I was going to make a Madness reference, but this house isn’t in the middle of a street so it didn’t work.
Developer: Giant Sparrow
Publisher: Annapurna Interactive
Format: PC, PS4 (reviewed)
Released: April 25, 2017
Copy provided by publisher
The public has settled into calling them “walking simulators” although the developers of such games would likely prefer “interactive drama” or “exploration-based narrative-driven experience.” Either way, What Remains of Edith Finch is one of them – a game more passive than proactive, a title that features interactivity primarily as a means to further a story.
It’s also one of the best examples of its kind to release in a long, long time.
After far too many games that think simply making the player stare at other peoples’ bland lives was enough to conjure up an award-winning journey, Edith Finch shows the pretenders how it’s done and present a story that deeply enough involves its audience to make both highs and lows hit impressively hard.
A young girl returns to her family home after an undisclosed “event” that saw she and her mother depart the eccentric island residence built and inhabited by the Finch family for over a century. Due to what has popularly become known as a curse, members of the Finch family have a habit of meeting untimely deaths, and the matriarch, Edith, preserves their memory by keeping their bedrooms intact and having new ones built for any fresh Finches born.
The protagonist’s mother sealed away these sentimentally ghoulish tributes to her family – both old and new – but What Remains of Edith Finch cracks open these doors to reveal the lives – and unfortunate deaths – of each member of the family tree.
As players are guided around the Finch house through secret passages and endearingly Wonka-esque architecture, they’ll find books and letters that reveal how every member of the protagonist’s family was undone before their time. Dialog appears as text in the world itself, sometimes interacted with, often used to deftly punctuate a particular good line.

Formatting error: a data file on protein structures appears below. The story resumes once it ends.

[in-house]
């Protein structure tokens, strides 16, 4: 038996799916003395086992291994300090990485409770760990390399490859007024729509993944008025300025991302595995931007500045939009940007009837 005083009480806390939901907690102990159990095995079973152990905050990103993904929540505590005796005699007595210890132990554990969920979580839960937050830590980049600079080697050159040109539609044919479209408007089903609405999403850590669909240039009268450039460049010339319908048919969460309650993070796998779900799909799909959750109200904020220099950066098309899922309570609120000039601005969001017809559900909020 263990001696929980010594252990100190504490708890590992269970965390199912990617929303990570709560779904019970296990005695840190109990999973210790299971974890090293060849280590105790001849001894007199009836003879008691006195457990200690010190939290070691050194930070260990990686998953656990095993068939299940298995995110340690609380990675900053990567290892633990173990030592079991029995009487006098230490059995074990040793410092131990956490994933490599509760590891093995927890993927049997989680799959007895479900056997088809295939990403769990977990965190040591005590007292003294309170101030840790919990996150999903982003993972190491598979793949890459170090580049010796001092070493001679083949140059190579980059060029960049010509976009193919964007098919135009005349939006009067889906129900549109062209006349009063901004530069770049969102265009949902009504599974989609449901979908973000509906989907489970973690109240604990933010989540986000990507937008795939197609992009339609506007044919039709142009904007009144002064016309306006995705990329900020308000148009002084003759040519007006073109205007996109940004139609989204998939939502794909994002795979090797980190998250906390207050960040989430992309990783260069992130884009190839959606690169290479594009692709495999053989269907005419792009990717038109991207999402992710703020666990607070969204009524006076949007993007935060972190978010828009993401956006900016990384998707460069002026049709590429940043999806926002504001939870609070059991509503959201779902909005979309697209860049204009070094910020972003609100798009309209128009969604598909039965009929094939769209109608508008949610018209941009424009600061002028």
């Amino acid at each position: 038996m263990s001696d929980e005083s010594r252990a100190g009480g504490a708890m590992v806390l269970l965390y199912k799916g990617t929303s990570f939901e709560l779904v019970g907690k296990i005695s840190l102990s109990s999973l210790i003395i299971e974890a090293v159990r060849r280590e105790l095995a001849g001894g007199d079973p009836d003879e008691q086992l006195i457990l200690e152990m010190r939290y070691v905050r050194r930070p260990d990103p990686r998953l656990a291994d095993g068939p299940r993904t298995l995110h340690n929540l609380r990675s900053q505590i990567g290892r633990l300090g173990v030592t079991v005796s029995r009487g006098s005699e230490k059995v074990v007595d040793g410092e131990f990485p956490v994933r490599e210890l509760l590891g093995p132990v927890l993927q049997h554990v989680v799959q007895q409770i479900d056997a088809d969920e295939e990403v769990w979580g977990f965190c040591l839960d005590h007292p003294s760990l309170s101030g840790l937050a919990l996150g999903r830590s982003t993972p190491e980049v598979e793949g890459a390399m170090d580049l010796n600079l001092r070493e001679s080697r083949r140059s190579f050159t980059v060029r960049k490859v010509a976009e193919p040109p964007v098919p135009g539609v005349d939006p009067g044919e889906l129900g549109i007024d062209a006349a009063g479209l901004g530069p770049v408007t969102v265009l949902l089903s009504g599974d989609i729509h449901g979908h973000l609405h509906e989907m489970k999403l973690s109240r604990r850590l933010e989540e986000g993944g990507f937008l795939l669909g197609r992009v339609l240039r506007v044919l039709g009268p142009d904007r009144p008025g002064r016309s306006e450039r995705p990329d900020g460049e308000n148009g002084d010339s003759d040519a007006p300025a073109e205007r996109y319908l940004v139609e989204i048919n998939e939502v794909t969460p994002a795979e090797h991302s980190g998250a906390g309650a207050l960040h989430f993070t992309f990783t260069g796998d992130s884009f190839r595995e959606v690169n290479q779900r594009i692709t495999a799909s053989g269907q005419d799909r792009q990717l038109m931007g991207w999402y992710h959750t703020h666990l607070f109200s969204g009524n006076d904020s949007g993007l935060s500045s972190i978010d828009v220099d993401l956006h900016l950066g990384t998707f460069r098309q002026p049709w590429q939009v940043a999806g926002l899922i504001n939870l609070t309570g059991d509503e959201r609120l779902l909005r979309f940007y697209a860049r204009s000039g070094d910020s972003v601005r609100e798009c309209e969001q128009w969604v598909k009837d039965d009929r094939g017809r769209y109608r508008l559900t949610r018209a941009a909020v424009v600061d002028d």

Each story has its own feel – some are lighthearted, others more sombre in tone, and a handful are simply disturbing. They can be direct or fantastical, and many are truly quite sad, especially those tales regarding the younger members of the family.
Furthermore, there’s a difference in interactivity between every chapter. While most of it takes place from the first-person perspective common to the genre, Giant Sparrow has had fun seeing exactly how many ways it can tinker with a format that usually consists solely of walking and listening.
Whether players are turning into animals or creeping around a cel-shaded version of the house ripped from a Creepshow style comic book (complete with the Halloween theme tune), Edith Finch regularly surprises with its ability to take the least explored element of interactive fiction – the interactive part – and try to be more inventive than its peers.
It’s an attempt that pays off in spades, creating a compilation of tragic recollections that feel distinct in presentation but cohesive enough to work together as a fluid, seamless journey.
Backed by a beautiful soundtrack and imaginative visuals that reflect the vibrant – if unusual – minds of the Finches, What Remains is a delightfully presented production. A handful of slow walking sequences that build things a little too much, as well as hit-or-miss (but mostly hit) voice acting holds things back, but not by too much.
For the most part, Edith Finch nails pacing and direction far better than the vast majority of comparable games and it places the player first, ensuring they’re in each story rather than acting as a glorified camera operator for somebody else’s adventure. Ironic, considering one of the stories quite literally has you take photographs of others the entire time.
This will be a short review, because What Remains of Edith Finch relies on discovery and revelation to make its punches truly wallop the audience. To give you a brief idea of how wildly far from the expected this game can get, though – the very first story begins with a 10-year-old girl eating gerbil food, toothpaste, and berries before turning into a cat… and that’s mundane compared to where she goes from there.
That’s just the first of several stories, and while they vary in terms of tone and interaction, they’re all undoubtedly tragic.
Many games have attempted to tug at its audience’s heartstrings, but few are possessed of enough subtlety and elegance to succeed. For such developers who think “emotional” is an apt descriptor without qualification, the heights achieved by Giant Sparrow might as well be as the Sun to Icarus.
What Remains of Edith Finch is not an “emotional” game, because I can actually name the emotions it evokes. Amusement, sorrow, and sentimentality, to name some. While it didn’t bring literal tears to my eyes, there are moments that certainly feel like a kick to the soul thanks to impeccable writing and direction.
By varying its approach and exploring new areas for the realm of interactive fiction, Giant Sparrow has crafted a game worthy of the praise so liberally lavished upon its peers.